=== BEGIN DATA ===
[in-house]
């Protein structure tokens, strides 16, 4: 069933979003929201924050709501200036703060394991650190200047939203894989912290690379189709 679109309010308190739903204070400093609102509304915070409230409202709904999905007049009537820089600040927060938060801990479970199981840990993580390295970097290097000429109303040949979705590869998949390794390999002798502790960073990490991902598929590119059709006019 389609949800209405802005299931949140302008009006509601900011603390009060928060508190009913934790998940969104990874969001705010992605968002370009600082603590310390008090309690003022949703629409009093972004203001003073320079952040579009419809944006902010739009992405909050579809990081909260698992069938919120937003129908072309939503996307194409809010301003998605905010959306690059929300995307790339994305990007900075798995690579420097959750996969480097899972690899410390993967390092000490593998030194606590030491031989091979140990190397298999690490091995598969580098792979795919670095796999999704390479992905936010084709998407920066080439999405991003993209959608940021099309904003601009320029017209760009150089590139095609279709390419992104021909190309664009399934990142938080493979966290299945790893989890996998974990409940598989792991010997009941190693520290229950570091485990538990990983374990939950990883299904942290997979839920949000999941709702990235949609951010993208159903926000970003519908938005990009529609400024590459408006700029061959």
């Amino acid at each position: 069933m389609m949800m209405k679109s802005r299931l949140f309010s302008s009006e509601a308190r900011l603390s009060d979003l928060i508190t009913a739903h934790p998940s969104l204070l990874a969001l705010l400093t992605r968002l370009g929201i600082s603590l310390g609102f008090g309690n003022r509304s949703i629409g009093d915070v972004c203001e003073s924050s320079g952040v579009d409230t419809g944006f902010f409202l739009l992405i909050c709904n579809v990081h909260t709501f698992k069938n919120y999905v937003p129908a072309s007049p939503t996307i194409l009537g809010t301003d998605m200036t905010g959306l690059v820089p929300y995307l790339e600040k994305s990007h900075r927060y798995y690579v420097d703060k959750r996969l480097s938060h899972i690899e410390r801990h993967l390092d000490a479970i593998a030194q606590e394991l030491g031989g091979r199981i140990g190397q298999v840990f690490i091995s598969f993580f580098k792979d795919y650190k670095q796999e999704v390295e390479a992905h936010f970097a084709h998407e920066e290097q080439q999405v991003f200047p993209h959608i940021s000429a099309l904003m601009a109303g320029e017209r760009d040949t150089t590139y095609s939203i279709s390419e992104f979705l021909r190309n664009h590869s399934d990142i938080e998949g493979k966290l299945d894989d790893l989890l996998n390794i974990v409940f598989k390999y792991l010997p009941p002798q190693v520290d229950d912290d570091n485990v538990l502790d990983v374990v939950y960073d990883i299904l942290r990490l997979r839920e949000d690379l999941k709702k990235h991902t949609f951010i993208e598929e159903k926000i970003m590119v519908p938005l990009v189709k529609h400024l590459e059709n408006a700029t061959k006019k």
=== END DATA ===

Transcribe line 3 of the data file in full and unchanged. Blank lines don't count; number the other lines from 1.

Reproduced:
């Amino acid at each position: 069933m389609m949800m209405k679109s802005r299931l949140f309010s302008s009006e509601a308190r900011l603390s009060d979003l928060i508190t009913a739903h934790p998940s969104l204070l990874a969001l705010l400093t992605r968002l370009g929201i600082s603590l310390g609102f008090g309690n003022r509304s949703i629409g009093d915070v972004c203001e003073s924050s320079g952040v579009d409230t419809g944006f902010f409202l739009l992405i909050c709904n579809v990081h909260t709501f698992k069938n919120y999905v937003p129908a072309s007049p939503t996307i194409l009537g809010t301003d998605m200036t905010g959306l690059v820089p929300y995307l790339e600040k994305s990007h900075r927060y798995y690579v420097d703060k959750r996969l480097s938060h899972i690899e410390r801990h993967l390092d000490a479970i593998a030194q606590e394991l030491g031989g091979r199981i140990g190397q298999v840990f690490i091995s598969f993580f580098k792979d795919y650190k670095q796999e999704v390295e390479a992905h936010f970097a084709h998407e920066e290097q080439q999405v991003f200047p993209h959608i940021s000429a099309l904003m601009a109303g320029e017209r760009d040949t150089t590139y095609s939203i279709s390419e992104f979705l021909r190309n664009h590869s399934d990142i938080e998949g493979k966290l299945d894989d790893l989890l996998n390794i974990v409940f598989k390999y792991l010997p009941p002798q190693v520290d229950d912290d570091n485990v538990l502790d990983v374990v939950y960073d990883i299904l942290r990490l997979r839920e949000d690379l999941k709702k990235h991902t949609f951010i993208e598929e159903k926000i970003m590119v519908p938005l990009v189709k529609h400024l590459e059709n408006a700029t061959k006019k």